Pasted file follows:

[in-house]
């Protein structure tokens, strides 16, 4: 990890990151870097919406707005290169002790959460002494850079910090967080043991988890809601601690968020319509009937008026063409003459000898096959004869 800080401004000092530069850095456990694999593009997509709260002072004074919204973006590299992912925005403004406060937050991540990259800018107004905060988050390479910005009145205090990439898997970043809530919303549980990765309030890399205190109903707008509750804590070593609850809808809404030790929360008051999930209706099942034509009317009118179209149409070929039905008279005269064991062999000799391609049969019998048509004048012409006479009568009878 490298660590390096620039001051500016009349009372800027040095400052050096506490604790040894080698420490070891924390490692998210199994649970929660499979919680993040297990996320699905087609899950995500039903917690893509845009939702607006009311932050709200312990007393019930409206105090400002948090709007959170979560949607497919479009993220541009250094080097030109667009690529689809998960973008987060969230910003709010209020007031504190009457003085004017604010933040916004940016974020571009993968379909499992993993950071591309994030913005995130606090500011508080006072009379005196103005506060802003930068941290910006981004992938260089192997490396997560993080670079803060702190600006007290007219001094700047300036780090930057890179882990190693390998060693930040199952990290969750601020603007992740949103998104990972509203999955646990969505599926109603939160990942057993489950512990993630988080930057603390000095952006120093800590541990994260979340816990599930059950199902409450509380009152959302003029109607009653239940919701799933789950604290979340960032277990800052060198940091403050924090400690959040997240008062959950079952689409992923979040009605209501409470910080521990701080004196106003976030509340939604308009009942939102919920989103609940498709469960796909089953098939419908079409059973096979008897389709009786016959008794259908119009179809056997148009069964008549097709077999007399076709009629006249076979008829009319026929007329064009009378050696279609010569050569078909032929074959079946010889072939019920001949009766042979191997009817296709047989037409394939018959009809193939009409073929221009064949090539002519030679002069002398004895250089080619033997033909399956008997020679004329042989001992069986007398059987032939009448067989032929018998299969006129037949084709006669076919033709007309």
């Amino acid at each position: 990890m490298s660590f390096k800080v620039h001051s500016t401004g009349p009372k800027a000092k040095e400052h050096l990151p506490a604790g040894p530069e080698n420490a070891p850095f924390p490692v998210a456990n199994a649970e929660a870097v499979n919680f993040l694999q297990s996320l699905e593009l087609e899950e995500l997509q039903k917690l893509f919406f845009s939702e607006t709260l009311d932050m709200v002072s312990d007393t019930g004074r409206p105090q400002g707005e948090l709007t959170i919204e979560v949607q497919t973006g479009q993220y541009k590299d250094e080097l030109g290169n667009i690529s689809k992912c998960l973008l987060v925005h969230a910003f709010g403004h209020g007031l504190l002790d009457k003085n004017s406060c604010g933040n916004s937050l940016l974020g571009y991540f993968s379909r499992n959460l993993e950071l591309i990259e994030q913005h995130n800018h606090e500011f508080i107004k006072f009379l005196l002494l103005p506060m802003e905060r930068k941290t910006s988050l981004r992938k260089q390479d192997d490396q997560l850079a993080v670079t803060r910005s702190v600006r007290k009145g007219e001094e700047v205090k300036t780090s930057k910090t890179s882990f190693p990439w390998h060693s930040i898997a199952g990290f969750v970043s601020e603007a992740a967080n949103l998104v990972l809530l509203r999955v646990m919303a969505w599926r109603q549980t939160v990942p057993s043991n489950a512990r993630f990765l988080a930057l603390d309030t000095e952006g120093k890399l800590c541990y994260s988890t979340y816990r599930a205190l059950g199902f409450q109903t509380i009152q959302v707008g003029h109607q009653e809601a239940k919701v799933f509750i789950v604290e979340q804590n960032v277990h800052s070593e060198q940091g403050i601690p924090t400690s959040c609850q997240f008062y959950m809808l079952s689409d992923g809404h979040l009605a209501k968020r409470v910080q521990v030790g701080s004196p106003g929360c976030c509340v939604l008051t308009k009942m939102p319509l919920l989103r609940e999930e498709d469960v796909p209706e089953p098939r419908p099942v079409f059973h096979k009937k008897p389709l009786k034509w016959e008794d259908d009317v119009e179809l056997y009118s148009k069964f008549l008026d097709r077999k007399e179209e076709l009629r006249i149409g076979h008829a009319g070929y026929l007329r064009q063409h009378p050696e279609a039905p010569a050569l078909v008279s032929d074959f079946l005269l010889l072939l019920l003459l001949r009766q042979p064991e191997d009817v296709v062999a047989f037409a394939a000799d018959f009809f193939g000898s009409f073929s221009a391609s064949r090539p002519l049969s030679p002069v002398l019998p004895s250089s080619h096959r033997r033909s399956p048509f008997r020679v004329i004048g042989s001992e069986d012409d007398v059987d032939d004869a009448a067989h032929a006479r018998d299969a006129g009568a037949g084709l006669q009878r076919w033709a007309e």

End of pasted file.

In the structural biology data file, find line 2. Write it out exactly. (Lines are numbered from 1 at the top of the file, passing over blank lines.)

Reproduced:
């Protein structure tokens, strides 16, 4: 990890990151870097919406707005290169002790959460002494850079910090967080043991988890809601601690968020319509009937008026063409003459000898096959004869 800080401004000092530069850095456990694999593009997509709260002072004074919204973006590299992912925005403004406060937050991540990259800018107004905060988050390479910005009145205090990439898997970043809530919303549980990765309030890399205190109903707008509750804590070593609850809808809404030790929360008051999930209706099942034509009317009118179209149409070929039905008279005269064991062999000799391609049969019998048509004048012409006479009568009878 490298660590390096620039001051500016009349009372800027040095400052050096506490604790040894080698420490070891924390490692998210199994649970929660499979919680993040297990996320699905087609899950995500039903917690893509845009939702607006009311932050709200312990007393019930409206105090400002948090709007959170979560949607497919479009993220541009250094080097030109667009690529689809998960973008987060969230910003709010209020007031504190009457003085004017604010933040916004940016974020571009993968379909499992993993950071591309994030913005995130606090500011508080006072009379005196103005506060802003930068941290910006981004992938260089192997490396997560993080670079803060702190600006007290007219001094700047300036780090930057890179882990190693390998060693930040199952990290969750601020603007992740949103998104990972509203999955646990969505599926109603939160990942057993489950512990993630988080930057603390000095952006120093800590541990994260979340816990599930059950199902409450509380009152959302003029109607009653239940919701799933789950604290979340960032277990800052060198940091403050924090400690959040997240008062959950079952689409992923979040009605209501409470910080521990701080004196106003976030509340939604308009009942939102919920989103609940498709469960796909089953098939419908079409059973096979008897389709009786016959008794259908119009179809056997148009069964008549097709077999007399076709009629006249076979008829009319026929007329064009009378050696279609010569050569078909032929074959079946010889072939019920001949009766042979191997009817296709047989037409394939018959009809193939009409073929221009064949090539002519030679002069002398004895250089080619033997033909399956008997020679004329042989001992069986007398059987032939009448067989032929018998299969006129037949084709006669076919033709007309």